Nathan carving the pumpkin

Final result!

The colors of clay for Ronja’s erosion costume 

Meanwhile, Rogéria and Virgilio, our resident Brazilians, were hard at work in the kitchen concocting caipirinhas, a mixed drink made with cachaça. They prepared it in two plastic jars, which we passed around the bonfire to a musical mix of Brazilian funk and American pop.



Halloween has always been an oddly sentimental holiday for me because of my mom. In early October, we would take out a huge box of autumn, Halloween, and Thanksgiving decorations from the basement. Glass pumpkins, jack o’lantern candles, and window clings of turkeys and bats decorated the windows. We filled bags with leaves and draped them in the trees like ghosts. And then there was the costume: hours of work together creating the perfect outfit. When I was a tiger, my mom bought squares of patterned cloth and used her sewing machine to make me a shirt. One year I was a rain storm (pillow fluff hat, hand-sewn white robe with silver ribbons, cardboard lightning bolt); another year a princess warrior (we dyed a dress green in the bathtub, made a knife and scabbard out of cardboard, and decorated a red robe with my great-grandmother’s ruby broaches). But our best costume was my Mother Nature costume in sixth grade. I wore a blue robe absolutely covered in small animals and leaves that my mom got from the craft store and glued on one by one. I won the best costume at school two years in a row.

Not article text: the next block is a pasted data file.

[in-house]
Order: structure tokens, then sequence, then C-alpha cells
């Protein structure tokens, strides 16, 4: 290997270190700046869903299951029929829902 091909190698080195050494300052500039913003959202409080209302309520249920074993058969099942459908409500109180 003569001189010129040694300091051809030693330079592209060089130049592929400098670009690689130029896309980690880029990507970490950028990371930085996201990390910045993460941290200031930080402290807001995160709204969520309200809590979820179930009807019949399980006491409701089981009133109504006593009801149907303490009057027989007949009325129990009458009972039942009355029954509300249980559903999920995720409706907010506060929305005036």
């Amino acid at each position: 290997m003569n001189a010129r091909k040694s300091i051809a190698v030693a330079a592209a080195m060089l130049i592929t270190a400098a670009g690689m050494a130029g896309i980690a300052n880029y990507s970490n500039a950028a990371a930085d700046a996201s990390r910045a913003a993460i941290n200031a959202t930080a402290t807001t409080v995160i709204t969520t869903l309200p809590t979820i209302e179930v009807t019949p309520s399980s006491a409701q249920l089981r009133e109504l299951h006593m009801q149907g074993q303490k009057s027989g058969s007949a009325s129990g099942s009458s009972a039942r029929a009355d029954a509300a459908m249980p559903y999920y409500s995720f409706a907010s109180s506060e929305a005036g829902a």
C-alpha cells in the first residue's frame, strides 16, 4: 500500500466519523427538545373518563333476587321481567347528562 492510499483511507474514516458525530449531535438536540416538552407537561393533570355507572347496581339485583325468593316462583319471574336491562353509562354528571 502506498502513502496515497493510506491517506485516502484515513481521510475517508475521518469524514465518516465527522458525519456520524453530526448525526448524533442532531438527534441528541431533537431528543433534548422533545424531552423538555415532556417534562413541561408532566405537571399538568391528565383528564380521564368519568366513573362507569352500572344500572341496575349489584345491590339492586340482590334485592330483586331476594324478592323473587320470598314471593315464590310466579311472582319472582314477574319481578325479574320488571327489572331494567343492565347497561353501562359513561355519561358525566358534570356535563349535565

My mom made all holidays special, and Halloween was no exception. After she passed, Halloween became a challenging day for me. I was 13 at the time, so my first year without my co-costume designer coincided with the beginning of that awkward time where you are slightly too old to dress up. I didn’t want to change our traditions. But the dynamics of our family had changed, I had changed, everything had changed.